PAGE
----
Only later did she realize that the murdered woman’s room had contained dozens of red roses.

Valentine’s Day.

Thursday, November 15, 2007

Friday Snippet, November 16, 2007

This has been a strange week. I've mostly done everything else but write, and it shows. I'm tired. I'm trying to gear up for the holidays and feeling kind of out of step with the whole concept. Hopefully, I'll get over that attitude.

Continuation of last week's post. Mueli has swung her sword at Shaelin's head. The end of this snippet is not a natural break point, but this is pretty much all I've written in a week. *sigh*

Please do not quote or repost anywhere. Thanks.

Mueli found herself flying through the air. She landed hard and lay still, staring up at the sky. Her sword arm felt as if someone had stood on it for a good long while. Her rage cooled to gray ashes.

She slowly pushed herself into a sitting position with her good arm. She checked to make sure her other arm was still with her and peered blearily around until she located her sword.

Moving like an old woman, Mueli stood and retrieved her sword from the dirt. Feeling the cool metal of the grip in her hand gave her the courage to look Shaelin in the face once more.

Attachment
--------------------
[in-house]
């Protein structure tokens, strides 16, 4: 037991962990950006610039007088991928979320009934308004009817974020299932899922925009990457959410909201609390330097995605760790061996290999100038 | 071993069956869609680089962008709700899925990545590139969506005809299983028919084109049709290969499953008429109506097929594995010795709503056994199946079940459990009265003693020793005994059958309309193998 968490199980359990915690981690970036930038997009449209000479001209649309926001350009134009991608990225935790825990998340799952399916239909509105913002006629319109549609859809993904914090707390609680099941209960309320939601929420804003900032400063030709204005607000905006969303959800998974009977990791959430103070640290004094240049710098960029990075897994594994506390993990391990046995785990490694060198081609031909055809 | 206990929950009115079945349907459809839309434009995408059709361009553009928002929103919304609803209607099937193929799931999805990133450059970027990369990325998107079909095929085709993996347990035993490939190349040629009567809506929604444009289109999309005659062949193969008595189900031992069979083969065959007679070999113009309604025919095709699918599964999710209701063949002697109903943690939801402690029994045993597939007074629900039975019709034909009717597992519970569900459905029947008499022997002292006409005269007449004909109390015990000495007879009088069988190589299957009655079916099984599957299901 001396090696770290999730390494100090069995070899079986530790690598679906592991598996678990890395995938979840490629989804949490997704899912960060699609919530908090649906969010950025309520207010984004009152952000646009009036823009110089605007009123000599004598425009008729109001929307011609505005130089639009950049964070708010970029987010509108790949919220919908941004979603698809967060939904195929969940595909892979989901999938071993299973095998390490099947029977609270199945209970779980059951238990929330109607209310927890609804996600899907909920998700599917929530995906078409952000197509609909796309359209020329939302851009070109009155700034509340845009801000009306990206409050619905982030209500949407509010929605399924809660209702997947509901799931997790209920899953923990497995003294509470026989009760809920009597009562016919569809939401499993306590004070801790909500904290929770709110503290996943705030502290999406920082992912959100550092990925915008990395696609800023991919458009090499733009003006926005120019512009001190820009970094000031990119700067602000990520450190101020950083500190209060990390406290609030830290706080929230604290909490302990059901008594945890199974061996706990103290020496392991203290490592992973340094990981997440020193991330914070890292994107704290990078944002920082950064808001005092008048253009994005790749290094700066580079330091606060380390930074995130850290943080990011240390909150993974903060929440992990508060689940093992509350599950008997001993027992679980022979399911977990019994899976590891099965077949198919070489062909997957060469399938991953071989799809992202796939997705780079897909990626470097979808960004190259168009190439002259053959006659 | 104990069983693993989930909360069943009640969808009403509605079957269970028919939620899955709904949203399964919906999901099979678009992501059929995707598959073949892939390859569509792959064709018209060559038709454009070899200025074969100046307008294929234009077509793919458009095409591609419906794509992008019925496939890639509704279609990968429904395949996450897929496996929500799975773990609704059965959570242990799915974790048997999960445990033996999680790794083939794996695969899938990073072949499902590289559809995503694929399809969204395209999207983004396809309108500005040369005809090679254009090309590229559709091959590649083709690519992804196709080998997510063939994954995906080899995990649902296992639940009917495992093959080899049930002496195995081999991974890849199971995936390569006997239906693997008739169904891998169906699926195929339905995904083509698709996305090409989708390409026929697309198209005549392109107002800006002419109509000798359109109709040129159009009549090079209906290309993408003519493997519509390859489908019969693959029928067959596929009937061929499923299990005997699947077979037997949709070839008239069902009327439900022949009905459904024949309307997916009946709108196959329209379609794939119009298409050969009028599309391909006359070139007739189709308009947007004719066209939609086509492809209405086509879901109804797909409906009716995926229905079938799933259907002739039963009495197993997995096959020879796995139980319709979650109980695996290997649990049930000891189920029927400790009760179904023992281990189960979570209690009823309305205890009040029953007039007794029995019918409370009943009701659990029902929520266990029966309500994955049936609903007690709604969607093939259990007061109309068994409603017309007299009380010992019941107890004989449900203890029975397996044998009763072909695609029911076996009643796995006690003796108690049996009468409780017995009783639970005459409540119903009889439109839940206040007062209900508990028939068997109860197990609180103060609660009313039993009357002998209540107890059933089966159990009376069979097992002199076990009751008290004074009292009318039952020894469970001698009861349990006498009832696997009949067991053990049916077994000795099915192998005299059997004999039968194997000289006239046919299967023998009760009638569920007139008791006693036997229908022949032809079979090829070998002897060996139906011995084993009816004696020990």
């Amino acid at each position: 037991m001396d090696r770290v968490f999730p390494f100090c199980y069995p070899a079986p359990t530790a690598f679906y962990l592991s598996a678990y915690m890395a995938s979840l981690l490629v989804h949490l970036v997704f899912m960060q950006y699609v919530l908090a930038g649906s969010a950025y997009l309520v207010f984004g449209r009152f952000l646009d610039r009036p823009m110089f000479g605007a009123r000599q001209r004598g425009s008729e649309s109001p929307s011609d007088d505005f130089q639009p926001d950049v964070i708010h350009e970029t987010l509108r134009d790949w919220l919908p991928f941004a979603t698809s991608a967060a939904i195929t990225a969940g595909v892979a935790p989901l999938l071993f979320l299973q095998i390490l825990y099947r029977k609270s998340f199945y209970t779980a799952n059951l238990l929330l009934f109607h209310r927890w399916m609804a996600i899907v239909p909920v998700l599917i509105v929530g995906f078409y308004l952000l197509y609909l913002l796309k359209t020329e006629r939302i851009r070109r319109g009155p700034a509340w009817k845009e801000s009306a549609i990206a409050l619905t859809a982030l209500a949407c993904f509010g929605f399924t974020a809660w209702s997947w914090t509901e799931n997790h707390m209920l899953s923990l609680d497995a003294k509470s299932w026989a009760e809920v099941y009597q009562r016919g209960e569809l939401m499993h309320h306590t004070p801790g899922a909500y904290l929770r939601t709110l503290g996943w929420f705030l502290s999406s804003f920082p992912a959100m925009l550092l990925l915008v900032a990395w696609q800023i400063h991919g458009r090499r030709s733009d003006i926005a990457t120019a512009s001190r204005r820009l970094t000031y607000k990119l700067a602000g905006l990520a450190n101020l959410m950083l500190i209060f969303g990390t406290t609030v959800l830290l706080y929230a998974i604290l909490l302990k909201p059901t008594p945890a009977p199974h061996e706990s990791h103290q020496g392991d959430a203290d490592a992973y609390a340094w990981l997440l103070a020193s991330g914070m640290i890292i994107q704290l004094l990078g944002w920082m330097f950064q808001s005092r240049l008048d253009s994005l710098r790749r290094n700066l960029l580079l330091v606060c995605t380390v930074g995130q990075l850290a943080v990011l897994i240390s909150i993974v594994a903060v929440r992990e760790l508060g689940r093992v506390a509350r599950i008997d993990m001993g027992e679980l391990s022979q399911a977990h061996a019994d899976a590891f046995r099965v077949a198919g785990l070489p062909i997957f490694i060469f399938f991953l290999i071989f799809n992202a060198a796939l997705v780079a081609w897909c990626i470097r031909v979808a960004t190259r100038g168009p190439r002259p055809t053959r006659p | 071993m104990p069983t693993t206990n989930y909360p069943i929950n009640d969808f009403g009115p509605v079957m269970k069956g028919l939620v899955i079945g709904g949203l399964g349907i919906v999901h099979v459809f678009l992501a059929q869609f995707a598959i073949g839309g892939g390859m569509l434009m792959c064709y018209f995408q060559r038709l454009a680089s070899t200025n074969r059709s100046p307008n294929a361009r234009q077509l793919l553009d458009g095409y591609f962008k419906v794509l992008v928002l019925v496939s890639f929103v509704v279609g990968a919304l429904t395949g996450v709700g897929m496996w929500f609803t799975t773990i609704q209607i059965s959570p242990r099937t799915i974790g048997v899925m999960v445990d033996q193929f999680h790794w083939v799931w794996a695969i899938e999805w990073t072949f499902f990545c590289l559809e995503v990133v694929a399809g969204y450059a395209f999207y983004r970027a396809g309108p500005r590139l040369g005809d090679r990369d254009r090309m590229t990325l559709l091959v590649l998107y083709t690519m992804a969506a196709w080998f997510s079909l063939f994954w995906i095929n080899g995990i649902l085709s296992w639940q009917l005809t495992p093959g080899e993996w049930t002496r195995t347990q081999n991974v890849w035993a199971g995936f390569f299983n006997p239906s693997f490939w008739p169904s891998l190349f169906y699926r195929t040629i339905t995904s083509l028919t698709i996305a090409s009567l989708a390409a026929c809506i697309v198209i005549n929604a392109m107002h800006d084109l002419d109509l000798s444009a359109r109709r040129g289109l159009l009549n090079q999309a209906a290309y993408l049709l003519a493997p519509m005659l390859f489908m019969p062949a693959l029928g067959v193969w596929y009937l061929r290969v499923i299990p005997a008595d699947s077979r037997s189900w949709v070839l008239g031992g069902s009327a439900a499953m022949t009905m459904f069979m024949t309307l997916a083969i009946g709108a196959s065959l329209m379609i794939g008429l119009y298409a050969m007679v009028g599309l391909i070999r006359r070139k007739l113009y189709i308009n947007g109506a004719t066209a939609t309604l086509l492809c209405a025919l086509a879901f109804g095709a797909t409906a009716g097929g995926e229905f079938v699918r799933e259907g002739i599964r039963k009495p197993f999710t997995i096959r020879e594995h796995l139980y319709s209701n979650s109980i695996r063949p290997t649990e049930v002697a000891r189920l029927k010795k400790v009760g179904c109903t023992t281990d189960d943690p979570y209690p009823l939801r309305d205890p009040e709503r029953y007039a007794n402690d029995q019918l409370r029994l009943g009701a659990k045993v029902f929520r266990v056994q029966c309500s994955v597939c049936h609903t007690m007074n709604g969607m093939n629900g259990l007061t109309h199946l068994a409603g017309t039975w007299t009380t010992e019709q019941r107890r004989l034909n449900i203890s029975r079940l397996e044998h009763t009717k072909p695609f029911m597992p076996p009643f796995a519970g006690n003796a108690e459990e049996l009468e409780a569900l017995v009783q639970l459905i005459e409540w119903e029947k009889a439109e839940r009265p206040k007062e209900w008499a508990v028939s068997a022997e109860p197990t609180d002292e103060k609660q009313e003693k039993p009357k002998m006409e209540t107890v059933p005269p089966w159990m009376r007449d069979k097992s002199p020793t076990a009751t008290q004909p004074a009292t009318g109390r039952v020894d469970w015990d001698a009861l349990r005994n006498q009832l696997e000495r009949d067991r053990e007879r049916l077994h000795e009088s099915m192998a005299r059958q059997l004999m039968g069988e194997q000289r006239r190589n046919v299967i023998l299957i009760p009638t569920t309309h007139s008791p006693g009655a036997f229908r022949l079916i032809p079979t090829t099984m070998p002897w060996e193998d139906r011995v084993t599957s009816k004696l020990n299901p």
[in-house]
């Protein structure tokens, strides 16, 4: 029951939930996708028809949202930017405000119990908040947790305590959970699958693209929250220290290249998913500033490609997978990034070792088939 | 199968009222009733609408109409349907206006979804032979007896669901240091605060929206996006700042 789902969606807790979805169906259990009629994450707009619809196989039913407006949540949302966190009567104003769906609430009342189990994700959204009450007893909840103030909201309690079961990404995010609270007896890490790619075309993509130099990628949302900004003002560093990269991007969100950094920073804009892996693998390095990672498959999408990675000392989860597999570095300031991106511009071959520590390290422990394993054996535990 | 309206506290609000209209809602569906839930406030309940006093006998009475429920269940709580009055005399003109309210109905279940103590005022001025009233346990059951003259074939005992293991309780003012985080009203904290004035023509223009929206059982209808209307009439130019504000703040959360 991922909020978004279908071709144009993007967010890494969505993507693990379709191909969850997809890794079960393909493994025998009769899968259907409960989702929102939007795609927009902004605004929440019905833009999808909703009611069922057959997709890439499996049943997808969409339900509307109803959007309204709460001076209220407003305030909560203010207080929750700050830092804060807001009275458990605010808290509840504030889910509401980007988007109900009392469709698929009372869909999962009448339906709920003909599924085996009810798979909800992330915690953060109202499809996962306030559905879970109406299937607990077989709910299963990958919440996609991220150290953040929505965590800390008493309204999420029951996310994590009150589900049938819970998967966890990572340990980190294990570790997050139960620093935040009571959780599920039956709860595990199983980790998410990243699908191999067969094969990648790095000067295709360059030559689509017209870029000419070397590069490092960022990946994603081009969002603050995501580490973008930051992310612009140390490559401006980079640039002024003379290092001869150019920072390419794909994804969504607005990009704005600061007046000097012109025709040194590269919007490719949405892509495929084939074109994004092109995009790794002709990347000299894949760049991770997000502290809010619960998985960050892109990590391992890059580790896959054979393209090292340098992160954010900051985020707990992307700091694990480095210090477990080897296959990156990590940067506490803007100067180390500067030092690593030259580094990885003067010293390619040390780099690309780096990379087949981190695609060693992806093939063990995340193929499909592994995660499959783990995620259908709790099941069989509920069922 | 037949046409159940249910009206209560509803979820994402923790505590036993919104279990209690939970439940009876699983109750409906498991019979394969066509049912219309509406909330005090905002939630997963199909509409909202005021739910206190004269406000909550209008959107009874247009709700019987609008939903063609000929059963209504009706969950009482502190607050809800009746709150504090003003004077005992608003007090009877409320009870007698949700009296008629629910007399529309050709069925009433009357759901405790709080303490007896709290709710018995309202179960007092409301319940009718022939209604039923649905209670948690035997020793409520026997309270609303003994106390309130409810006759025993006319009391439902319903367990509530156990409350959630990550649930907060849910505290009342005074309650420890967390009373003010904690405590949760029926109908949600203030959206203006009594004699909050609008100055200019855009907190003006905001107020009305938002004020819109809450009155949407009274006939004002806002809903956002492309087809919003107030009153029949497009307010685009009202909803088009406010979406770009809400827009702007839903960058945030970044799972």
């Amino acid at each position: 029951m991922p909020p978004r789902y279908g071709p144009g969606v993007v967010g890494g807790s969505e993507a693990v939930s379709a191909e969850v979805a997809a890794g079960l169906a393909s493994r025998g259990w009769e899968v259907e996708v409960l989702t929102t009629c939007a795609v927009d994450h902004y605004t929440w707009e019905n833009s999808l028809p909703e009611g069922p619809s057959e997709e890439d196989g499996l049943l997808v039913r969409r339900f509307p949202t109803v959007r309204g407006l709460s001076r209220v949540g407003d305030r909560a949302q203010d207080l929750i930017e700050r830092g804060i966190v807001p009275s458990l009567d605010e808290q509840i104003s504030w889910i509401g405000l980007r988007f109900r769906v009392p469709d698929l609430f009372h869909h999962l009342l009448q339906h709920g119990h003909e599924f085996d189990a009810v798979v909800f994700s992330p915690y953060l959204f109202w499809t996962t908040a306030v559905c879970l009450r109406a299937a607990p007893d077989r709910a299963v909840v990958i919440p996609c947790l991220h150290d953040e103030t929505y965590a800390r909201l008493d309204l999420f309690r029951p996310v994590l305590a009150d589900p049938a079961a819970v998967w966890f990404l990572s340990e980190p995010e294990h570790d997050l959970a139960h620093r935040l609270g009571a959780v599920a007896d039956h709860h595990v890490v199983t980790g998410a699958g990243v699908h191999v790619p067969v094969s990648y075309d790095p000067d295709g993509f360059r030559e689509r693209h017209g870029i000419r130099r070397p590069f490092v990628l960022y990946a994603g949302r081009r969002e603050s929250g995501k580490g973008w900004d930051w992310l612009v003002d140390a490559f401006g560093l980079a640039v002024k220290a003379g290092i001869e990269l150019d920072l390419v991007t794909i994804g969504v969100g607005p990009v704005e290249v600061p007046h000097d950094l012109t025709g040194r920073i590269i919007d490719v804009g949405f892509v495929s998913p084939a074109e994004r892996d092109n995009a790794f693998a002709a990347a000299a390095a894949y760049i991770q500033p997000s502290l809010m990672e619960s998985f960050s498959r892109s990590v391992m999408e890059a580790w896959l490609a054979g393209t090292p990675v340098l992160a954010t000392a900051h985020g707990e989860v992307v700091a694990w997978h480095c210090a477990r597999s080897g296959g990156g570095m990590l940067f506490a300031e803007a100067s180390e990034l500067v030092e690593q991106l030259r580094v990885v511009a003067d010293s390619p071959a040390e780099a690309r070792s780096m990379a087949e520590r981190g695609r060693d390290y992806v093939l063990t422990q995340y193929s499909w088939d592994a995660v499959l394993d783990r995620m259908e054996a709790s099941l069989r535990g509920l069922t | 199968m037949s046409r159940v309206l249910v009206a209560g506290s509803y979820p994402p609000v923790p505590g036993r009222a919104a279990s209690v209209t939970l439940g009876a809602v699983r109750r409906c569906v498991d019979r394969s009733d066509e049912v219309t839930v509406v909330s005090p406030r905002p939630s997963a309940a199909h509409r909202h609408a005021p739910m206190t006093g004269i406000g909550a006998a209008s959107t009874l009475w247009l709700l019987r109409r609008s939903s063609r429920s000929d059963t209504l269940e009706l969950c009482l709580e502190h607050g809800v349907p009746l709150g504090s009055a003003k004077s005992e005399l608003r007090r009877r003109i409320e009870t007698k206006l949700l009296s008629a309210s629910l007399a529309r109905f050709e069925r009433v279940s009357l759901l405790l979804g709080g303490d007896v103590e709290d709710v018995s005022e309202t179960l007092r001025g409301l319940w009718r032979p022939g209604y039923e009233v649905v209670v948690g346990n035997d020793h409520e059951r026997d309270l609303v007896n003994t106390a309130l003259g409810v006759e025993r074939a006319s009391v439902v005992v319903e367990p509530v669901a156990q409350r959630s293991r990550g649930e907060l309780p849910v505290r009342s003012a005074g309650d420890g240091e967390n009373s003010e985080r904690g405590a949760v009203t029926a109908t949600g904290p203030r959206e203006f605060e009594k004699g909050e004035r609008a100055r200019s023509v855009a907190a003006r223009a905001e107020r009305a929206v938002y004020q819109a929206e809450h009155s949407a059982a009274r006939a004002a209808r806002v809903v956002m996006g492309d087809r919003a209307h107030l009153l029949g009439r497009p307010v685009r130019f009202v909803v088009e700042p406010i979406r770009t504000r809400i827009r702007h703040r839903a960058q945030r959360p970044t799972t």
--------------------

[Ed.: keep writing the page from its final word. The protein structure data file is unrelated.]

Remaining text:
Shaelin hadn’t moved. She met Mueli’s hard stare with a direct gaze.

“Why? Why did you leave them to die?” Mueli asked in a hoarse voice.

Shaelin tilted her head. “A better question would be why you did not remain behind.”

Mueli refused to ask.

“As you wish,” Shaelin said.

She removed the scabbard from her shoulder and slid the Godsword inside. As soon as the blade disappeared, Shaelin dropped the sheathed Godsword and put her hands over her face.

Mueli turned away from her, and wondered what to do next. She had the girl and the Godsword, and both were safe for the time being. The thing to do would be to make their way back to the relative safety of the Shield Temple from here. Wherever here was. No use in asking Shaelin. She would have no more idea where the Godsword had brought them than Mueli did.

She looked at Shaelin. “Pick it up. Never drop it like that again.”

Shaelin leaned over and picked up the sword. “Where are we going?” she asked in a timid voice.

“We’re going to make our way back to the temple,” Mueli said. She carefully did not say that they were going to make their way back to the Shield Temple through potentially hostile territory with only one warrior to guard one of the most famous swords in history.

With no supplies.

Mueli pointed at an outcropping that rose above the treeline a good two hour’s walk from their present position. “We’re going to that rise. I can orient us from there.”

“Does that mean we’re lost?” Shaelin asked.

“We’re lost when I say we’re lost,” Mueli said, her anxiety making her short tempered.

They made for the outcropping. The terrain rose and fell, full of deadfall and underbrush. Mueli hadn’t counted on the roughness of the terrain and Shaelin tiring so quickly. Darkness found them before they reached their destination.